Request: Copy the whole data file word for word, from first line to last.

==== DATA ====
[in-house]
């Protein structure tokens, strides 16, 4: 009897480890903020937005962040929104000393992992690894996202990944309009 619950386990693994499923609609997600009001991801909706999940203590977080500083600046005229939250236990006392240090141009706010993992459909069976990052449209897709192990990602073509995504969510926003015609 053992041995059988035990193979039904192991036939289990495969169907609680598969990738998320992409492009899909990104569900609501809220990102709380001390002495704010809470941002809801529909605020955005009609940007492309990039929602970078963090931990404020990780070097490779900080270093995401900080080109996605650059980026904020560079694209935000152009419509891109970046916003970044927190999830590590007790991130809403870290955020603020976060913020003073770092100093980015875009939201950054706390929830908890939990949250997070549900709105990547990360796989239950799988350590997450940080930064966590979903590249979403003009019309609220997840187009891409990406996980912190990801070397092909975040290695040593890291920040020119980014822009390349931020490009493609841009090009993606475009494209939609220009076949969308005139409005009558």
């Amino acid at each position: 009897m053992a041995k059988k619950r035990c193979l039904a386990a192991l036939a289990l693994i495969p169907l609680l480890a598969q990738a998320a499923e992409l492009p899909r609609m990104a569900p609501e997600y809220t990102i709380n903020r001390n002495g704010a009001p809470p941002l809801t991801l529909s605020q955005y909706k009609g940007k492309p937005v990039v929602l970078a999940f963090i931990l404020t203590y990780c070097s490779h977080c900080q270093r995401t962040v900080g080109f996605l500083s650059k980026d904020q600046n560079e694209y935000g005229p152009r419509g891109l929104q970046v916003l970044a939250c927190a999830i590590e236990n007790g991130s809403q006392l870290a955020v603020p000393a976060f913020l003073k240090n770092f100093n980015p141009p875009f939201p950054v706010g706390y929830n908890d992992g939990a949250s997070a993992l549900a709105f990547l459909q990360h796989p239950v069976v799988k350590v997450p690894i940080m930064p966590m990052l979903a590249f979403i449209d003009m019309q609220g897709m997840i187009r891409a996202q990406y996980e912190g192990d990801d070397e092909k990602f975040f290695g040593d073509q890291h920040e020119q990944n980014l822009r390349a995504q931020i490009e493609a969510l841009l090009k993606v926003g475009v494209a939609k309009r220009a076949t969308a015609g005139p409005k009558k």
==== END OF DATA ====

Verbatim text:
[in-house]
């Protein structure tokens, strides 16, 4: 009897480890903020937005962040929104000393992992690894996202990944309009 619950386990693994499923609609997600009001991801909706999940203590977080500083600046005229939250236990006392240090141009706010993992459909069976990052449209897709192990990602073509995504969510926003015609 053992041995059988035990193979039904192991036939289990495969169907609680598969990738998320992409492009899909990104569900609501809220990102709380001390002495704010809470941002809801529909605020955005009609940007492309990039929602970078963090931990404020990780070097490779900080270093995401900080080109996605650059980026904020560079694209935000152009419509891109970046916003970044927190999830590590007790991130809403870290955020603020976060913020003073770092100093980015875009939201950054706390929830908890939990949250997070549900709105990547990360796989239950799988350590997450940080930064966590979903590249979403003009019309609220997840187009891409990406996980912190990801070397092909975040290695040593890291920040020119980014822009390349931020490009493609841009090009993606475009494209939609220009076949969308005139409005009558």
């Amino acid at each position: 009897m053992a041995k059988k619950r035990c193979l039904a386990a192991l036939a289990l693994i495969p169907l609680l480890a598969q990738a998320a499923e992409l492009p899909r609609m990104a569900p609501e997600y809220t990102i709380n903020r001390n002495g704010a009001p809470p941002l809801t991801l529909s605020q955005y909706k009609g940007k492309p937005v990039v929602l970078a999940f963090i931990l404020t203590y990780c070097s490779h977080c900080q270093r995401t962040v900080g080109f996605l500083s650059k980026d904020q600046n560079e694209y935000g005229p152009r419509g891109l929104q970046v916003l970044a939250c927190a999830i590590e236990n007790g991130s809403q006392l870290a955020v603020p000393a976060f913020l003073k240090n770092f100093n980015p141009p875009f939201p950054v706010g706390y929830n908890d992992g939990a949250s997070a993992l549900a709105f990547l459909q990360h796989p239950v069976v799988k350590v997450p690894i940080m930064p966590m990052l979903a590249f979403i449209d003009m019309q609220g897709m997840i187009r891409a996202q990406y996980e912190g192990d990801d070397e092909k990602f975040f290695g040593d073509q890291h920040e020119q990944n980014l822009r390349a995504q931020i490009e493609a969510l841009l090009k993606v926003g475009v494209a939609k309009r220009a076949t969308a015609g005139p409005k009558k």